Last week the man whom The New Yorker called "the most influential living philosopher" came to my school, Stevens Institute, to talk about "Ethics and the Election." Peter Singer, who was raised in Australia and now teaches at Princeton and the University of Melbourne, espouses utilitarianism, an ethics that seeks to minimize suffering and maximize wellbeing.Singer's work is challenging, not because his writing is difficult to understand but because it is all too clear...
Cold Spring, New York, my lovely Hudson River home, has long been a hotbed of environmental activism. In 1962, the utility Consolidated Edison announced plans to carve a power plant out of stately Storm King Mountain, just across the Hudson from Cold Spring...
Fed up with Obomney? Sick of both Democrats and Republicans? Do you see the parties' similarities—their cowardly hawkishness and craven obeisance to deep-pocketed donors--as more significant than their differences?...
Earlier this week the legendary biologist Robert Trivers gave a talk, "Why We Lie (even to ourselves)," to a packed auditorium at my school, Stevens Institute of Technology.
Last spring, I offered a harsh assessment of A Universe from Nothing (Free Press, 2012), in which physicist Lawrence Krauss proposed that physicists have finally, probably, maybe, sort of, answered The Question of All Questions: Why is there something rather than nothing?...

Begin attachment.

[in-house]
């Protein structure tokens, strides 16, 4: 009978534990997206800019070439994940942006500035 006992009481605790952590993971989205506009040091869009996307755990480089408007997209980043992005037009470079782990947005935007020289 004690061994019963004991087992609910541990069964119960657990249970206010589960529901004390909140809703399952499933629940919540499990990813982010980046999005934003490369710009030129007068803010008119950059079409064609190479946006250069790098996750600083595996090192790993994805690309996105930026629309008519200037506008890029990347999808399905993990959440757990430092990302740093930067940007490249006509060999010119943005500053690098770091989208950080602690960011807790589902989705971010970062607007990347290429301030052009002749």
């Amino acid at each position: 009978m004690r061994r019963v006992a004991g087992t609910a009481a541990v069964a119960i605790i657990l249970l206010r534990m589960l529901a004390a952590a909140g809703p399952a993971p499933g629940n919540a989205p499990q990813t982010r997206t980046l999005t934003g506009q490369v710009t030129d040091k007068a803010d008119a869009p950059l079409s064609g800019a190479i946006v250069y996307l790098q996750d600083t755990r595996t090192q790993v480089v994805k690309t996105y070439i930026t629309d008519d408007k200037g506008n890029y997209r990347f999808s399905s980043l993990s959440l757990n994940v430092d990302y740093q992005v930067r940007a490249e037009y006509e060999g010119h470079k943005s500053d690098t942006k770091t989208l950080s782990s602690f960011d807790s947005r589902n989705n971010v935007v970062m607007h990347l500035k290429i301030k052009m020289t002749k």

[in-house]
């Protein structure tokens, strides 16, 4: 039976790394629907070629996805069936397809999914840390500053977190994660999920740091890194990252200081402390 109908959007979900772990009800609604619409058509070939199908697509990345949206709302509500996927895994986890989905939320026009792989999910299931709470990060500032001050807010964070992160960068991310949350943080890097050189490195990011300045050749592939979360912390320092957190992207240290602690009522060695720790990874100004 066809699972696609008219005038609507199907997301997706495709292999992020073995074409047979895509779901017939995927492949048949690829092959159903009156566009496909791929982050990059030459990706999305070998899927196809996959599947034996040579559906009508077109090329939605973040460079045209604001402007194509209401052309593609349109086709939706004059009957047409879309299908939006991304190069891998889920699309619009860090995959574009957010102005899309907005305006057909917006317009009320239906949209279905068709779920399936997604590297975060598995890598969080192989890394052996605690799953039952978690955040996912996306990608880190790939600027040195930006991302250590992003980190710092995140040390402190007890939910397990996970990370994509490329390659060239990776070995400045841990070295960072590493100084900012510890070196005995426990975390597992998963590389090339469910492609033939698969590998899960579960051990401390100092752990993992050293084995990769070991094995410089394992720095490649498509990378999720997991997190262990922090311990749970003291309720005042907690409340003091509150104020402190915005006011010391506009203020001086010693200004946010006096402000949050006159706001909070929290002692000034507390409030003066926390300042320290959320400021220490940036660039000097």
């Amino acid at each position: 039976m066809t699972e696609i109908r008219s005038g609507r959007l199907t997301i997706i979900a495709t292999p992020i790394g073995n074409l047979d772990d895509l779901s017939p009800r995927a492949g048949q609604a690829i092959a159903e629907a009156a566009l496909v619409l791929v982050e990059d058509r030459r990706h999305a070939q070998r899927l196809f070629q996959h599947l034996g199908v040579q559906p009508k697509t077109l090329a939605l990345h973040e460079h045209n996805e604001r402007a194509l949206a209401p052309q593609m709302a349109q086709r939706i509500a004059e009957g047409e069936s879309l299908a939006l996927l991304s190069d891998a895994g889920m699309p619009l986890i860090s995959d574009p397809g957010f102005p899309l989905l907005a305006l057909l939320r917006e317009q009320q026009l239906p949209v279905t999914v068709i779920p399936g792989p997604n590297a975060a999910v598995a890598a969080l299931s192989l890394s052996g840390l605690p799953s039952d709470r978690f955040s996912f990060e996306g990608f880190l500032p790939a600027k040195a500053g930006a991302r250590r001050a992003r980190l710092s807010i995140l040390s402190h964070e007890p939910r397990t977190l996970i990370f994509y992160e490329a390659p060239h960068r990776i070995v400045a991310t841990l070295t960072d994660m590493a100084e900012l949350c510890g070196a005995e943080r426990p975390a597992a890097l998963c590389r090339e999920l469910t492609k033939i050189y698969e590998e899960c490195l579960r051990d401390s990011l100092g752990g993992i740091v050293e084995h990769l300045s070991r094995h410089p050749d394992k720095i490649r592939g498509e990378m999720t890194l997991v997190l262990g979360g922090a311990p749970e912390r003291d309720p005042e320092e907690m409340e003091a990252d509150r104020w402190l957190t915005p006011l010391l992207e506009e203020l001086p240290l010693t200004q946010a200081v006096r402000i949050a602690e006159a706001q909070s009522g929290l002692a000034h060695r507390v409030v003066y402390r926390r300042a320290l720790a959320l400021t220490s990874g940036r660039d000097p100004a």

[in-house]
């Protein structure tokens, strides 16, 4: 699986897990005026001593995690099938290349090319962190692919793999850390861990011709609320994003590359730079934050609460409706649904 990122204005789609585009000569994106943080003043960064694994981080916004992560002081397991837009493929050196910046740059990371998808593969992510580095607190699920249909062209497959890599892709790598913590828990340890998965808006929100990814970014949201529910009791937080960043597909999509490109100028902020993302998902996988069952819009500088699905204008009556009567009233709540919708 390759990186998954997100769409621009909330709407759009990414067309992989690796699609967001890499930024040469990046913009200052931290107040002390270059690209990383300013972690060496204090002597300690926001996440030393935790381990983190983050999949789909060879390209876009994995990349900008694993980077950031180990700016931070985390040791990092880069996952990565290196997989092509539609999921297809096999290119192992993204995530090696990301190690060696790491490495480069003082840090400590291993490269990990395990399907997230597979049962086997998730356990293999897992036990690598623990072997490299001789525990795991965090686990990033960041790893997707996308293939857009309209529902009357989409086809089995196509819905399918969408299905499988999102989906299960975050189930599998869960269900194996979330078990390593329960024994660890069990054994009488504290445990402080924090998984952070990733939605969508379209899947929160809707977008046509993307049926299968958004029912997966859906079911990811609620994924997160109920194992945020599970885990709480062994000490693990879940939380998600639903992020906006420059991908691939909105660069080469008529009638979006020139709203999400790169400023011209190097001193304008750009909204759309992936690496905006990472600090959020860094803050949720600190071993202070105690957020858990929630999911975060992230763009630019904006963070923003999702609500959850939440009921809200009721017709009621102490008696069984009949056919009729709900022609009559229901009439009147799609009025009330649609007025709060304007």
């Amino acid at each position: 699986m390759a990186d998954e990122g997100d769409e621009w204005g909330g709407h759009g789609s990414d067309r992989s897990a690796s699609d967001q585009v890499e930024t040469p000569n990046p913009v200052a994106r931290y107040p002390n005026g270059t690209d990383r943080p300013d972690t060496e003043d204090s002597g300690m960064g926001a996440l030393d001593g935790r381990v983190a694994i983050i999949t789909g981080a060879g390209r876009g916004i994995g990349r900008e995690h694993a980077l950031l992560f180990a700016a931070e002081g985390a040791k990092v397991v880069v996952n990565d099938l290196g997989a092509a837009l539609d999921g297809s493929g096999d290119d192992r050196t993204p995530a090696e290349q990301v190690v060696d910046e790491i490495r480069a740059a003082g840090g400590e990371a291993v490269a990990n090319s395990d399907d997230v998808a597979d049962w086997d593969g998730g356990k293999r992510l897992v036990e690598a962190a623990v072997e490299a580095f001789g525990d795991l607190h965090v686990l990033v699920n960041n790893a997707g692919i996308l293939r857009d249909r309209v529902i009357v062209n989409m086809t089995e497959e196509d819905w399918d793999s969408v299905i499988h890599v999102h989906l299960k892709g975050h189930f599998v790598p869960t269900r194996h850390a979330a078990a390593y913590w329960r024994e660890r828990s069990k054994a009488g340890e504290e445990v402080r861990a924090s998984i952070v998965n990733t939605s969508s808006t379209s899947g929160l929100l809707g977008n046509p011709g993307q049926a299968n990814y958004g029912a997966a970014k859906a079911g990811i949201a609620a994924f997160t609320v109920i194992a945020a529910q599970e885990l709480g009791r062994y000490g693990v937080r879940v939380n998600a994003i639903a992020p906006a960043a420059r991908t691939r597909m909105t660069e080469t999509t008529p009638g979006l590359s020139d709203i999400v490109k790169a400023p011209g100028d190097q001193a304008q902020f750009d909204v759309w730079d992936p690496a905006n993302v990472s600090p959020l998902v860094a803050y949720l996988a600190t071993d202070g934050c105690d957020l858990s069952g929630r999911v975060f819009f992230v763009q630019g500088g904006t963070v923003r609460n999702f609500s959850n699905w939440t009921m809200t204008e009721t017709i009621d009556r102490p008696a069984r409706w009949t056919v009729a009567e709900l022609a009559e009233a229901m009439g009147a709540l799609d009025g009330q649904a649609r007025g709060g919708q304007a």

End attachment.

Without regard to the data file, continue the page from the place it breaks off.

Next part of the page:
There's no such thing as objective science journalism, any more than there is objective science. Some journalists are just more overt about their biases.Gary Taubes has been ferociously attacking conventional dietary wisdom for more than a decade...
Last year, on the tenth anniversary of the September 11, 2001, attacks by Al Qaeda on the United States, I posted a column arguing that the U.S. overreacted to these horrific acts of terrorism...
Presidential candidates Mitt Romney and Barack Obama recently answered 14 science-related questions put to them by Scientific American and ScienceDebate.org.
The death of astronaut Neil Armstrong arouses memories and mixed emotions.In the summer of 1969, my family and I spent a month on Nantucket Island, off the coast of Massachusetts.
William Thurston, who died on August 21 at the age of 65, would have hated this post's headline. Let me tell you why it's justified.In 1993, when I was a full-time staff writer for Scientific American , my boss, Jonathan Piel, asked, or rather, commanded me to write an in-depth feature on something, anything, mathematical...
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